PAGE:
• Debian::Dep5::Content: To represent Files specification
  • Debian::Dep5::License

And the full model of Dep-5 can be also read on Config::Model repository:

(The models are biggish because they include help text taken from DEP-5 documentation)

Now some explanation is required on how is performed the License validation.

The trick is that each License used must be listed in Dep5′s license parameter which is specified this way (in YAML syntax):


License:
  type: hash
  index_type: string
  allow_keys_matching: '^(?i:Apache|Artistic|BSD|etc...|other)[\d\.\-]*\+?$'
  cargo:
     type: leaf
     value_type: string

So this License element contains the list of licenses with their full text and only Licenses whose name matches the regular expression are accepted.

Now, let’s explain how the files are tied to the declaredlicenses. The Debian::Dep5::Content class had a License element that represent the relation between the files and the License(s). This bond is represented by Debian::Dep5::License configuration class. The ‘abbrev’ and ‘full_license’ elements are fairly obvious.

The ‘abbrev’ element is another matter. Here’s its declaration (minus the description and help):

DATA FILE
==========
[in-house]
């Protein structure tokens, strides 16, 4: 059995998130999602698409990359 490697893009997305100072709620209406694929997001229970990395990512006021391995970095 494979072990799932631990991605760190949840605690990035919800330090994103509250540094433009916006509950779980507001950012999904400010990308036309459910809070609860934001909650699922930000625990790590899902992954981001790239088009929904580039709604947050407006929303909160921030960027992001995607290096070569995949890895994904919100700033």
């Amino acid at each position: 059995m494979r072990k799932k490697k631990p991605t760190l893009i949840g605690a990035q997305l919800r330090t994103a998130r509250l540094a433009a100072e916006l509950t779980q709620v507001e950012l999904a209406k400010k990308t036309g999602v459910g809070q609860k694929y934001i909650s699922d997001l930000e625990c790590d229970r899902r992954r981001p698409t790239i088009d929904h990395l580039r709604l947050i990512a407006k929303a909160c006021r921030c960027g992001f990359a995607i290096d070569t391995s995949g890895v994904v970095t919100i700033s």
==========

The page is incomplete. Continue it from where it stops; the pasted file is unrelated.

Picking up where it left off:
abbrev:
 type: leaf
 value_type: uniline
 default: other

So far, so good. Now the meaty part: the validation requirement based on Parse::RecDescent

 
grammar: "license (oper license)(s?)
          oper: 'and' | 'or'
          license: /[\\w\\-\\.\\+]+/i\n
             { # PRD action to check if the license text is provided
               $return = $arg[0]->grab('! License')->defined($item[0]);
             } "

This grammar specifies:

  • The syntax of the License line itself (hence something like “Perl or GPL”)
  • An action performed when the grammar is matched. Using Config::Model API, this Perl snippet checks that the License abbreviation has a corresponding License declared in Debian::Dep5 License hash

This way, an abbreviation cannot be used without a proper License statement.

This code is the first stab. Some more work is to be done soon:

  • Implement exception parsing
  • Provided DEP-5 writer
  • Provide config-edit-dep5 cli

Anyway, I’ll soon release Config::Model with this first version of DEP-5 parser.

As always feedback are more than welcome.

All the best

update: added missing Parse::RecDescent link

3 Comments
  1. I don’t claim to be too deep into specifics, but wouldn’t it make sense to create a machine-readable format in a way that can easily be read by a machine…?

    • Well, the trick is that the DEP-5 format must be easy to parse by a machine and easy to read and edit by a human. This means that some compromises must be made. From a syntax point fo view, the file is quite easy to parse, about 20 lines of Perl. The rest of the parser task is to detect as more errors as possible in the semantic content of the file. Hence all the rules between the License declarations and the relations between files and Licenses. I hope this answers your question…

  2. Your method of explaining all in this article is in fact pleasant, every
    one be capable of effortlessly understand it, Thanks a lot.